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My experiences of depression 1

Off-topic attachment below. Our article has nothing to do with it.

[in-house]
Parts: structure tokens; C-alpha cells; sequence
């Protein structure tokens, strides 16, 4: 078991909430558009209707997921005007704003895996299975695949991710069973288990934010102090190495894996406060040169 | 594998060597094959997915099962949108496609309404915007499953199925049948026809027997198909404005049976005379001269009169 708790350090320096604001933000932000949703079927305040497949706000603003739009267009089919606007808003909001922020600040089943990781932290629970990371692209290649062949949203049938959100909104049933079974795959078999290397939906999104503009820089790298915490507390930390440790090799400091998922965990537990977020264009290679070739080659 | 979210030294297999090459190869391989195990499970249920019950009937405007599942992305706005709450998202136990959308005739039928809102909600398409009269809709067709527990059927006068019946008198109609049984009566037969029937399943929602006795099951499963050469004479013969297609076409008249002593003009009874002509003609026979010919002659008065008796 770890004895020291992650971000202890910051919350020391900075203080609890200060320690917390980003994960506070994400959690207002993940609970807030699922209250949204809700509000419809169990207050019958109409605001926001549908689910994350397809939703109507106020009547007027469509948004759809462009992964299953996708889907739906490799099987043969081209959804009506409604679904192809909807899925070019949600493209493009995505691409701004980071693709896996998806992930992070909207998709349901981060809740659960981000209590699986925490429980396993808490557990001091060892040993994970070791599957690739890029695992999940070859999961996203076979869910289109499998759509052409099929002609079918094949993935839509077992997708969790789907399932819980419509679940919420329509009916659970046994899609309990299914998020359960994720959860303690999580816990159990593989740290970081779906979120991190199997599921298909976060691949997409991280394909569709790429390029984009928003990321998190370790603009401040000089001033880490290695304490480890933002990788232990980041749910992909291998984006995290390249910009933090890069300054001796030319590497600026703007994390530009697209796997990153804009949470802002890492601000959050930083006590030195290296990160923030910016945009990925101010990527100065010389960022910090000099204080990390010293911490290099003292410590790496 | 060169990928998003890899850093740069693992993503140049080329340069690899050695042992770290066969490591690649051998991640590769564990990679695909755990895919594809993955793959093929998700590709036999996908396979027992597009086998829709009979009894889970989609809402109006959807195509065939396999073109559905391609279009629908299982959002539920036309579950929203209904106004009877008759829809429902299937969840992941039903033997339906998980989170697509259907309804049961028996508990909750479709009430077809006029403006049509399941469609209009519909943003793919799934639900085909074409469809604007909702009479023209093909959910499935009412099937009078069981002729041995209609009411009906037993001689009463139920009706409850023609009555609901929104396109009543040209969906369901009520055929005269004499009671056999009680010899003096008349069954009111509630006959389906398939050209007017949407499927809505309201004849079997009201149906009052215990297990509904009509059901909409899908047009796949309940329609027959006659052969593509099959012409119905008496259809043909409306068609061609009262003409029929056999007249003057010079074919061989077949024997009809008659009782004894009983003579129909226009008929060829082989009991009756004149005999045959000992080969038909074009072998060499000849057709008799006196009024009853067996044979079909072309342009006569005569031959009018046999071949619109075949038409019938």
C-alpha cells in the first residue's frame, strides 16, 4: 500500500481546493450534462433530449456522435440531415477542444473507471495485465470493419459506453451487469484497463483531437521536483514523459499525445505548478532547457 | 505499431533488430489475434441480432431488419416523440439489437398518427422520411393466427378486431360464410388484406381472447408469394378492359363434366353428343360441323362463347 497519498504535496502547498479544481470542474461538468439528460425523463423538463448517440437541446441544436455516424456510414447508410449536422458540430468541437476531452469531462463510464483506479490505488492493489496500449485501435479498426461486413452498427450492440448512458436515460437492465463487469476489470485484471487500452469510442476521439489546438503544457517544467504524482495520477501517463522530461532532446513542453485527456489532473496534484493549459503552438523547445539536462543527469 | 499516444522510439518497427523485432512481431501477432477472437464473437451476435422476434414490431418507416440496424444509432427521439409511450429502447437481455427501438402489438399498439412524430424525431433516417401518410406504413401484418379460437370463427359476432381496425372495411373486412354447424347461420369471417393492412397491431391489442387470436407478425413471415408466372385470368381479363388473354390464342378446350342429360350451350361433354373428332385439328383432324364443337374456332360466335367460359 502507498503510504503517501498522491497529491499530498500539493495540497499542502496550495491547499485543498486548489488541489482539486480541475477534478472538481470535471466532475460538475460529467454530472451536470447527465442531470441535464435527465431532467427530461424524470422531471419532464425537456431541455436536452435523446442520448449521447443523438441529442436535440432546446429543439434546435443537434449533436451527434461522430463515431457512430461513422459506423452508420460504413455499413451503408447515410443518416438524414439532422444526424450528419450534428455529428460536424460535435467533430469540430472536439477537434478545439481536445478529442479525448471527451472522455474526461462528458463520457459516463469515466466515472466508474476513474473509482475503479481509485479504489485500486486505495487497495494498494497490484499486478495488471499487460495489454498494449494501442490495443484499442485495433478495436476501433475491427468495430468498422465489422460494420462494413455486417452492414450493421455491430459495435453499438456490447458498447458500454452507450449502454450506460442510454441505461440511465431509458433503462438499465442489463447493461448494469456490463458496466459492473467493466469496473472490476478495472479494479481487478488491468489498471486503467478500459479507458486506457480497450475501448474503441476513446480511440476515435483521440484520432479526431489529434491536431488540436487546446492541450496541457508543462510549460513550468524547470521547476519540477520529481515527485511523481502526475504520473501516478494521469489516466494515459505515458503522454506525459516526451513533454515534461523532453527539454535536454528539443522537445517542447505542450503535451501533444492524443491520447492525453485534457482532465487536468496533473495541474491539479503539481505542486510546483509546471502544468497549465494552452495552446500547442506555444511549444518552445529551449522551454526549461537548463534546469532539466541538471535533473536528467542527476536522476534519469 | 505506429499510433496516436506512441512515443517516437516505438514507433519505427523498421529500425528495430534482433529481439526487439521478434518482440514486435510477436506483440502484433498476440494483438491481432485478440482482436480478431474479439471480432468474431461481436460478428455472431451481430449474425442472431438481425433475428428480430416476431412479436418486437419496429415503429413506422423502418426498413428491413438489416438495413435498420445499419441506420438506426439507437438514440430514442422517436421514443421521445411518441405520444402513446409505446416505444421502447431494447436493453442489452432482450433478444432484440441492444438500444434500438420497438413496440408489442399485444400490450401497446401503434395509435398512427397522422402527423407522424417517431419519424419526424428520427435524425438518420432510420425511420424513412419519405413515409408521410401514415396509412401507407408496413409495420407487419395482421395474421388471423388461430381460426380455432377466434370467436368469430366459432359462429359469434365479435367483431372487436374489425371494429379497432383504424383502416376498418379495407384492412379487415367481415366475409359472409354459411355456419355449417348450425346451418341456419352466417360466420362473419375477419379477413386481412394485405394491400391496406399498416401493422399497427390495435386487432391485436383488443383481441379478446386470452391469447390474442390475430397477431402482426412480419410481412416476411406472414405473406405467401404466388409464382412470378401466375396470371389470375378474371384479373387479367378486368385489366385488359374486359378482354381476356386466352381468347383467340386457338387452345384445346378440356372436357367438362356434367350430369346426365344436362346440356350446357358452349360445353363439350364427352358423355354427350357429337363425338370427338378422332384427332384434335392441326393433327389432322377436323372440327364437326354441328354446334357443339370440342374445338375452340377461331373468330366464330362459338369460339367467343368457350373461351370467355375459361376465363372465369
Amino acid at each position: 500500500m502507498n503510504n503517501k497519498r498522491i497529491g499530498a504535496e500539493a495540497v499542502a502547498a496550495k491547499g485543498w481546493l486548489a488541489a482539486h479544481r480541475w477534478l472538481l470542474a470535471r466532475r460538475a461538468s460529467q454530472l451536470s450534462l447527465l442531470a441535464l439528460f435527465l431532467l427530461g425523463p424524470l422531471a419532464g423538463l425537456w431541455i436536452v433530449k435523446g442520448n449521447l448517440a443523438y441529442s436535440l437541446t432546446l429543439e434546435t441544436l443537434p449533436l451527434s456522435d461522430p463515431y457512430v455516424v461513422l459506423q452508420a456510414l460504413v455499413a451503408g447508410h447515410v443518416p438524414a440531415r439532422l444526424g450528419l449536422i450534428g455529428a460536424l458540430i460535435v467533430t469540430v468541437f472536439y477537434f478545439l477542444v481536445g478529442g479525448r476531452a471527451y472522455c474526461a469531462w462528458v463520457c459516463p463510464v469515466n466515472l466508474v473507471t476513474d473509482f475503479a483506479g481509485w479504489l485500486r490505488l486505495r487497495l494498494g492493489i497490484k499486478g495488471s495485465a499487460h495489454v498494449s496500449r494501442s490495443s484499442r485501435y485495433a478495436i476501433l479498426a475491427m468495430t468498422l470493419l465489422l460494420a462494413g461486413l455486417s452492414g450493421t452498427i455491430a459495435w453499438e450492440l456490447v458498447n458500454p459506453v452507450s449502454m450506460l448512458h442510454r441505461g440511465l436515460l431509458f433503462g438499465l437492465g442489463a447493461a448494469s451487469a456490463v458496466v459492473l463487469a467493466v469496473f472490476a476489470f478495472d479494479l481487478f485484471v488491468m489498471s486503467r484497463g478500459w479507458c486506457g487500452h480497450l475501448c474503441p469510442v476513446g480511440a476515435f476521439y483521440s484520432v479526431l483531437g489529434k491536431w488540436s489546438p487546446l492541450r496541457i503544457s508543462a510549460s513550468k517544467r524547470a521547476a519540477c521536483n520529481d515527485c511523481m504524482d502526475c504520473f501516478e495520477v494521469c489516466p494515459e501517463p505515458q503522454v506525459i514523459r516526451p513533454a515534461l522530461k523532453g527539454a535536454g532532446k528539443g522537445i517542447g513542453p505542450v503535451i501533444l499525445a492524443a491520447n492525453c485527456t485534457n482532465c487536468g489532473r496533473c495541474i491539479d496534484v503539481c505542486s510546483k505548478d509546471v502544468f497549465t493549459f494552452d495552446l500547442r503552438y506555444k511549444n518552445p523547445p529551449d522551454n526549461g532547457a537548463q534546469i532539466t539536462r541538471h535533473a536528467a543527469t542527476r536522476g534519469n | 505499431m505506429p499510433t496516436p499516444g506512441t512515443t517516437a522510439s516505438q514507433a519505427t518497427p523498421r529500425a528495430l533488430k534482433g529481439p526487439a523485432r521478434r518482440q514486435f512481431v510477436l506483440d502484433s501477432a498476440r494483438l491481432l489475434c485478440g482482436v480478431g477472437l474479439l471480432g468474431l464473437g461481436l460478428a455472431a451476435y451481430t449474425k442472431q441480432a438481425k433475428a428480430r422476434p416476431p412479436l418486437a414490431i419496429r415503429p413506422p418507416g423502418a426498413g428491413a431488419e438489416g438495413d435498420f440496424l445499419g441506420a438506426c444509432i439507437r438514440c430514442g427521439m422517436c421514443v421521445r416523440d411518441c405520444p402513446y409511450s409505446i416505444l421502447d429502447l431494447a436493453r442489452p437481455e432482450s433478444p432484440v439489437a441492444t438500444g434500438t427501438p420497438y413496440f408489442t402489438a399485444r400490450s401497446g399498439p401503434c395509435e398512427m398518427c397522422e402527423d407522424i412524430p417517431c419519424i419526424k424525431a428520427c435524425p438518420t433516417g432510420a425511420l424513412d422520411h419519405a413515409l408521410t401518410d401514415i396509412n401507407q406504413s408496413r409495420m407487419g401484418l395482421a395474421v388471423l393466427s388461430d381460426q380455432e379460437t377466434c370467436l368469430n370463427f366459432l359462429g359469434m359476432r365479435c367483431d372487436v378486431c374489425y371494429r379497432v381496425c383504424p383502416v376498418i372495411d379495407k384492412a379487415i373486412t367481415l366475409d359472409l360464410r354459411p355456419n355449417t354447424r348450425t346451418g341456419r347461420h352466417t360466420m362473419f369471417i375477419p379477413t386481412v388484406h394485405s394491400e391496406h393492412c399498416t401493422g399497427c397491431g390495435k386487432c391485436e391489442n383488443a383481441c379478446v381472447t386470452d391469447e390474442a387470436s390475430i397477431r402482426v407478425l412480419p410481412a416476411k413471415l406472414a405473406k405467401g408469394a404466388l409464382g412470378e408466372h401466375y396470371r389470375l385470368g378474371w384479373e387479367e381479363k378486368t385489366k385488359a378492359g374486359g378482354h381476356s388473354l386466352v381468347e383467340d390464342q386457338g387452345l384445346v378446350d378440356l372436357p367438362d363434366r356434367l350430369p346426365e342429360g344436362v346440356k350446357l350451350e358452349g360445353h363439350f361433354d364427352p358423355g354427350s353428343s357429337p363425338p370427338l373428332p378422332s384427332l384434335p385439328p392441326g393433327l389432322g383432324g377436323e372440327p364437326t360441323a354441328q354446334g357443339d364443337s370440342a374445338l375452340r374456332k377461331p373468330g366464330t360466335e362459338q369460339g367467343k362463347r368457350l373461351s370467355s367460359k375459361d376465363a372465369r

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In ninth I became strangely sick. I had no temperature, no coughing, and no sore throat, but I slept all night and for hours a day. I could hardly get out of bed. When I did I got a headache and would become so exhausted I would collapse on the tile floor. I went to the doctor’s office. They did some tests to see if I had Mono. Then they sent me to have my blood taken to check for enemia. Both tests came out negative. There seemed no reason, no cause for this mysterious illness. Sometimes I could not tell which was worse--being sick or not knowing what was wrong with me. This went on for about a month. Whether I fully healed is questionable, for the next year I found similar symptoms recurring. I did research to try and find some answers. I researched a topic that at first I did not think to be a probable cause--depression. I discovered I had a surprising number of the symptoms. I went to a psychologist and was diagnosed with Dysthymia. This is a moderate form of depression that can be either situational or inherited. Two major symptoms I had found plaguing me that were not there the previous time was anger and irrational irritability. This made it even more difficult to get along with others, not only because they would frustrate me, but because I was afraid of being to strict or by lashing out, hurt their feelings. Feelings--those emotions I felt I had so little possessed, yet now I seemed to have an over abundance of anger and despair. Anger. Such a fury that would arise within me with little warning. Such an unnatural frustration over even the smallest of agitations, or sometimes over nothing at all. My eyes would begin to water with tears unlike tears of sadness or joy, my muscles tense, my fists clench, and all my being would seem to burn with unquenchable fire. Such relief comes when this internal agony has lifted. Other times I felt so numb only the sudden burning sensation of anger, or an unnoticed sob of despair rising from my soul would tell me I was indeed alive. When I felt hopeless, my mind, in which I had previously felt so much freedom, became a cold, dark prison. Sometimes I seemed to be two separate people: mind (my will) vs. my exhausted and unwilling body, yet it was a disorder in my mind that was inhibiting me. When my will grew weary I would feel like giving up. Perhaps unconsciously sleep seemed like a way of escape, for I slept during the day after school, then go to sleep early at night. Despite this, I still would feel unnaturally exhausted. In school I found I disliked, not only socializing, but sometimes I lost interest in those activities I had always loved, those hobbies in which I had taken comfort. Such a lack of desire for any talented and perfectionist person is a torture! Regret is sure to follow. My world seemed to crumble under me. At school I would laugh, smile, and try so hard to seem normal, when all I wanted to do was scream and, if I could, cry. Depression can be hard to describe to those who have not experienced it. Many of my friends would not understand. They would try to console me, telling me to be happy. I felt so out of place. My world seemed to whirl around me in a thick, dark fog. One Monday morning in tenth grade I woke up and found I was unable to move my legs. I pushed myself out of bed and crawled with my arms to the hallway where my mother found me. I was immediately rushed to the hospital to find out what was the matter. After many tests and examinations, there was no improvement or hint at what it might be. The hospital psychologist came in and told me it was most likely a conversion disorder, where some part of the body loses the proper connection with the brain. My medication was increased, and I left the hospital in a wheelchair. I eventually healed by time and prayer. But I still struggle with clinical depression and continue to take anti-depressants. As far as therapy goes, I continue to go to a psychiatrist who monitors my dosage of anti-depressants (Zoloft which also helped with my obsessive thoughts; this was prescribed as I showed no suicidal tendancies). I also had a some sessions with non-medical therapists. The first I could tell preferred a more cognitive approach which for my particular situation seemed unhelpful. But both tried to ease my stress level which can be closely linked (correlate) with depression.

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